Referring now to FIGS. 19 and 20, drawbar 1 is shown fitted with a recessed lever housing 30, on which mounts a recessed lever 31, rotatably connected by recessed lever rotation pin 32, wherein the assembly is connect in a rotation-fixing manner to drawbar 1 by press-fit lever retainer 17 and a combined lever base press-fit gap 19 and lever base non-rotational surface 16.

FIGS. 21 through 25 outline an embodiment where the integral drawbar member consists of a lever base non-round loop 33 with non-round hole 34, through which is mounted a non-round push through lever 35 with a lever end cap 36. As the push through lever 35 is rotated tightening the adjusting nut (not shown), and pulling on drawbar 1, lever top pressure area 38 pushes against inside pressure surface 39 causing push through lever 35 pressure area 40 (see FIG. 25) to push down on pressure washer 37 which is in turn forced against the wheel mount or secondary retention system (not shown). In this way, the push through lever 35 can be pushed through to avoid contacting wheel mounts during turning for fastening, but is fixed from further motion once the wheel is secured. A round push-through lever 42 may be desirable, which is used in conjunction with housing 41 and an asymmetrical integral drawbar member 4 (as shown in FIG. 26) or with a housing 43 and a round articulating lever base 13 as shown in FIG. 27. In most cases, the pressure washer is shaped to correspond with the shape of the push through lever.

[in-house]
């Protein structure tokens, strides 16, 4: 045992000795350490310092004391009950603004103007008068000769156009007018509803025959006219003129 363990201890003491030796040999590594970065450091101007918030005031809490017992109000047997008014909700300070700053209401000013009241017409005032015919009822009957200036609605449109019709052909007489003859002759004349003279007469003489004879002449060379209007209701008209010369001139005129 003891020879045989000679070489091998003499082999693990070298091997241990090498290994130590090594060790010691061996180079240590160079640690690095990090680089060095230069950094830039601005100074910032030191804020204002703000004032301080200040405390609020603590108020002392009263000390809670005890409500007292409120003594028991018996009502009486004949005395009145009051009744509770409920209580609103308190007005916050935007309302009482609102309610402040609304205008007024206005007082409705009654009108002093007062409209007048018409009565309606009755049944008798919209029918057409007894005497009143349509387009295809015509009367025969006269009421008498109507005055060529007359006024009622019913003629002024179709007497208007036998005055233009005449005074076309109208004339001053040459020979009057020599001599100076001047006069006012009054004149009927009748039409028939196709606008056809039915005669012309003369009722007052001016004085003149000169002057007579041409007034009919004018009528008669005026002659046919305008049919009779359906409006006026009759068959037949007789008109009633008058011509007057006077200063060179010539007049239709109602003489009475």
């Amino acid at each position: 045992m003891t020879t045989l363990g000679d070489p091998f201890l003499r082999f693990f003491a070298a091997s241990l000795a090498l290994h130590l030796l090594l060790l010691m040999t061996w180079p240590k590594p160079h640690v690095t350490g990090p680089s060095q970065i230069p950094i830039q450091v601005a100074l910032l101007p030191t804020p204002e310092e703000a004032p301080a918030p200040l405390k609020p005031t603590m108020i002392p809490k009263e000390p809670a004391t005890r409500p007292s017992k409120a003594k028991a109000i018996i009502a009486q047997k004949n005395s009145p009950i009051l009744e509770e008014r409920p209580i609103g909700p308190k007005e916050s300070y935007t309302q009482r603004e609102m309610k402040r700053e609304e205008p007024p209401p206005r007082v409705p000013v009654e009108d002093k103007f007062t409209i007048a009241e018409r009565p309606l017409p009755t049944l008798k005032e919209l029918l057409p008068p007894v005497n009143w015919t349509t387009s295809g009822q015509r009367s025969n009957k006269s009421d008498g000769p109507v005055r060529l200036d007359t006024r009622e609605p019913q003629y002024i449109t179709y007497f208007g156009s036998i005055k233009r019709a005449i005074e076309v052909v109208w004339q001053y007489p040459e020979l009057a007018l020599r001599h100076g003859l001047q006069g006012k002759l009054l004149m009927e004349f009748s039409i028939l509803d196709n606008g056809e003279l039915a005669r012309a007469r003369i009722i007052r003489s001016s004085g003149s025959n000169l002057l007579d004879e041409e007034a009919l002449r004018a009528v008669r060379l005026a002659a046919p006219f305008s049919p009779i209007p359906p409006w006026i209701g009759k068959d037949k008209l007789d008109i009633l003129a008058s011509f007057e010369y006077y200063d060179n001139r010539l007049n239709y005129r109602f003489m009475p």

FIGS. 28 through 30 outline an embodiment wherein a lever is tightened by rotation until the wheel is fastened for riding, then depressed and rotated into an orientation desirable for riding such as in a rearward facing manner, or in a manner parallel to the wheel mounts such that passing branches or other object will not catch on the lever. Drawbar 1 comprises a shaped area 44 and a pressure cap 45 which retain push-in lever 46 and prevent relative rotation between shaped area 44 and push-in lever 46 using rotation preventing surface 47. Spring 50 encourages push-in lever 46 to remain engaged with rotation preventing surface 47 until a force is applied depressing spring 50, allowing shaped area 44 to enter rotation free area 48, at which point the lever may rotate relative to drawbar 1. Shaped area 44 is re-aligned by lever aligning surfaces 49 when the lever is no longer depressed. It may be preferable to manufacture pressure cap 45 separately from shaped area 44.